Think about it.  How often do we hear about shining?  “This little light of mine, I’m gonna let it shine.”  “Do not hide your light under a basket, but set it on a lampstand.”  What about Maya Angelou’s wise words: “Nothing can dim the light that shines from within.” I could go on, but you get it.  How bright could this world be if we all chose to shine?

I’m writing this evening to tell you thank you for being part of my journey.  I’m writing to tell you that 2016 is going to be full of creativity and color.  I’m writing to invite you to join me in 2016 for some adventures that will be announced shortly.

But more than anything, I am writing to tell you how valuable you are and how much I want to see your shine in 2016.

Wishing you a 2016 filled with love, wonder, and shine!

Shine on!

Easy? What if it really were easy?

easyI was in the company of some pretty awesome women Friday afternoon.  We gather every month, and when I am with them I feel surrounded by members of my tribe.  I feel at home.  We were having a discussion about how we were influenced by our parents, about expectations, and about how we choose to live now.  One thing that came up, that I’ve been thinking about for a while now, but that cemented for me over the last little while is the concept of easy.

Here’s the definition of easy from Google:

eas·y
ˈēzē/
adjective
  1. 1.
    achieved without great effort; presenting few difficulties.
    “an easy way of retrieving information”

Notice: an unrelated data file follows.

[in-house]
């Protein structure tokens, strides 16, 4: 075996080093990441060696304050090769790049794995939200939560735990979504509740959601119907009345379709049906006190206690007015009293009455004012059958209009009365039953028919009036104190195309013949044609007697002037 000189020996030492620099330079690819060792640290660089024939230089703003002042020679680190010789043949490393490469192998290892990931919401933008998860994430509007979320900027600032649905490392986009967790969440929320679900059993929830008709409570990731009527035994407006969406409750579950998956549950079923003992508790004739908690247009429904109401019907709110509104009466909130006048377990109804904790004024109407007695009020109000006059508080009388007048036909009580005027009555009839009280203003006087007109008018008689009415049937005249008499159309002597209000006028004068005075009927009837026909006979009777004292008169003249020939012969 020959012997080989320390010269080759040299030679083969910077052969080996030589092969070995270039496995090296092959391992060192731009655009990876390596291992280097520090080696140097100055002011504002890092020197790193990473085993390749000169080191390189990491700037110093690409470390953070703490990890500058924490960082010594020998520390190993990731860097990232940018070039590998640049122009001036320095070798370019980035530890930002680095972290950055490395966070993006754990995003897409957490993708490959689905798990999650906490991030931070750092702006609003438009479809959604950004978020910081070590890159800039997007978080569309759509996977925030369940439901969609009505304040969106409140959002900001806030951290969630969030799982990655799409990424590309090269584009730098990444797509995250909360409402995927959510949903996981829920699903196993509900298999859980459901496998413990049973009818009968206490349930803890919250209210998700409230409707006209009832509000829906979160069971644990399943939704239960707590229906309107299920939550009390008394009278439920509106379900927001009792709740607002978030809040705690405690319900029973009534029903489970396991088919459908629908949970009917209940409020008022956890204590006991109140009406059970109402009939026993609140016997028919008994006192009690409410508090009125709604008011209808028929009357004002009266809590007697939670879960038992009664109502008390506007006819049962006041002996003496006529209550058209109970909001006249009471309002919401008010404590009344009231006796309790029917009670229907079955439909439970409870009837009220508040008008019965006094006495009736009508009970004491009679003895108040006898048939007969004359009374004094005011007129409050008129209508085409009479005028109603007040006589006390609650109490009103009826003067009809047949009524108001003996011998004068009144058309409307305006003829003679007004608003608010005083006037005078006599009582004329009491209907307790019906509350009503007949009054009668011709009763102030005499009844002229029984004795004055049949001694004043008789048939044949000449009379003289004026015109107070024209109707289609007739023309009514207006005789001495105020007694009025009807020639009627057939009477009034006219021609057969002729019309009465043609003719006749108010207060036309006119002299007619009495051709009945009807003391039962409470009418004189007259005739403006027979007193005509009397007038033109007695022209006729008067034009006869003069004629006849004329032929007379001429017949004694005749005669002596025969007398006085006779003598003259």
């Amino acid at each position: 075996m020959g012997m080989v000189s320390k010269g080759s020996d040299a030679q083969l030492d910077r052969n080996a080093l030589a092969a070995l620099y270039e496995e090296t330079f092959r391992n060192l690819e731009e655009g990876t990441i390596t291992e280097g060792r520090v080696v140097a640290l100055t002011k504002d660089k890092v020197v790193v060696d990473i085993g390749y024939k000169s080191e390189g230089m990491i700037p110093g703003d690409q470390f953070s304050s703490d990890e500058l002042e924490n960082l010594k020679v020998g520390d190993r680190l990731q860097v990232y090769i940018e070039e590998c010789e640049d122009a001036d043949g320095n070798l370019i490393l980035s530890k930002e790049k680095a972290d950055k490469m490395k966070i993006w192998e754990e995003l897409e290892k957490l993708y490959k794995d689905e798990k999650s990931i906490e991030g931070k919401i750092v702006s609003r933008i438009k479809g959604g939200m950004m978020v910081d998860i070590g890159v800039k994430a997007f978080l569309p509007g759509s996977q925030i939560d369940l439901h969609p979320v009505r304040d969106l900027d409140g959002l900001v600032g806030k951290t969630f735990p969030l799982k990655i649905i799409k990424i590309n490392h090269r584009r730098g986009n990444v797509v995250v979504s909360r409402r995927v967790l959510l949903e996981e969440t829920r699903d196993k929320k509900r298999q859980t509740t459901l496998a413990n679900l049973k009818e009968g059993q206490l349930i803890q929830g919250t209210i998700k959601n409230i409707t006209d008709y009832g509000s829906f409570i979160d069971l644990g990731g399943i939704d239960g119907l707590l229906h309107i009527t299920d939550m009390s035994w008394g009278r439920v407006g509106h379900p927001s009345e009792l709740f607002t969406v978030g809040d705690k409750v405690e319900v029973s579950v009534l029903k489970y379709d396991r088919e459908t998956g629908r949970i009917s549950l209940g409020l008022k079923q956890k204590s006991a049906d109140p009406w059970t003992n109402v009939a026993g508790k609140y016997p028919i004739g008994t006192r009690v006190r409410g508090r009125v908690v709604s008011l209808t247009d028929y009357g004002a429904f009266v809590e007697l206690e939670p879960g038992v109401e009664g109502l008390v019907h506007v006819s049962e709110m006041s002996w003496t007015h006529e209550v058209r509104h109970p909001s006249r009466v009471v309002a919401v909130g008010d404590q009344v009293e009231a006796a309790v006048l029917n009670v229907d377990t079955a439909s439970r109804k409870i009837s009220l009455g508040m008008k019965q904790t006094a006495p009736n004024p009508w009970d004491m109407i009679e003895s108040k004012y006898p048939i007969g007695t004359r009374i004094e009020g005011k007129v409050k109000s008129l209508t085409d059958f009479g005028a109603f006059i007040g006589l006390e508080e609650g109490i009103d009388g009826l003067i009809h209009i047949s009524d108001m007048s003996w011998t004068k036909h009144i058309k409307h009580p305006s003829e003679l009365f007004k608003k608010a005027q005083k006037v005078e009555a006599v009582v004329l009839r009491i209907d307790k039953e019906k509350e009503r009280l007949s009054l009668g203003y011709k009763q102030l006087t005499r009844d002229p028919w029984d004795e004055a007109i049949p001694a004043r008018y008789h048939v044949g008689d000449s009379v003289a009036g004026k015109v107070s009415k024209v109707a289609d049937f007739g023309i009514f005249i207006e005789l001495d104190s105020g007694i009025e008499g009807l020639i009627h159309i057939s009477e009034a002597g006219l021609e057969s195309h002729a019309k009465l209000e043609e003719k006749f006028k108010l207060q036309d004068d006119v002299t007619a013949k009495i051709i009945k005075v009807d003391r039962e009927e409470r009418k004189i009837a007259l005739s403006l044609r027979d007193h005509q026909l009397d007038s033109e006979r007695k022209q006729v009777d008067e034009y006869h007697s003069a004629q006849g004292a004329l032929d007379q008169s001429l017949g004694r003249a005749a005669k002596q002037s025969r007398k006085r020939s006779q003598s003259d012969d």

synonyms uncomplicated, undemanding, unchallenging,effortless, painless, trouble-free, facile, simple,straightforward, elementary;

    When did I decide that it couldn’t be easy? At what point was it decided that life would be hard, and that’s all there was to it?

    I remember clearly being told that things are not easy.  “Nothing easy is worth having.” That was a favorite.  “Life is just hard.” Another favorite.  When you hear things over and over, you eventually believe them…right?

    But, should you? What if, instead, I had believed it WOULD be easy?  That life was amazing. That I could achieve great things without great effort.  What would that be like?

    Don’t get me wrong…I’m not saying that we shouldn’t work.  Work is fine.  I love my work…it’s what I do every day and I’m blessed to do it.  But what if I had made the shift years ago to decide that it was easy?

    I learned a few years ago that I could decide what kind of day I was going to have. I could get up and decide to have a good day.  I learned to practice mindfulness, to be present for each moment.  And I believe that’s when I started to learn that it could be EASY.

    I’m not saying without effort.  I’m definitely not saying without challenge.  But I am saying that we can meet these endeavors, all our endeavors, with an attitude of ease.  We can decide that we will be light, and reframe how we approach our lives.  We can connect to each moment, we can live an inspired life.  We can move with grace and fluidity instead of tension and resistance.

    Give it a try this week…set an intention to move through your day with ease.  Just give it a shot.  And see what happens…you might be surprised!

    Peace, love and ease, y’all.  Peace, love and ease.

7 Limbs

I have an opportunity.  I have no choice but to see it this way, so I am.  You see, I can’t teach yoga for the next several weeks.  I have to limit my activity and my practice.

I had a little surgery that keeps me grounded for a bit.  No driving for a couple of weeks.  No lifting.  No vigorous activities.

Notice I didn’t include yoga in the list of no-no’s.  That’s because it isn’t there.  (But wait, you ask, you just said you can’t teach or practice…so it must be on the list!)

Yoga is an 8-limbed path, many times depicted like a tree.  So, you see, I have 7 other limbs to practice.  Asana, postures and poses used in classes or home practice, are but one.  The other 7, not as popular in the mainstream as asana, but equally valuable are: Yama, Niyama, Pranayama, Pratyahara, Dharana, Dhyana, and Samadhi.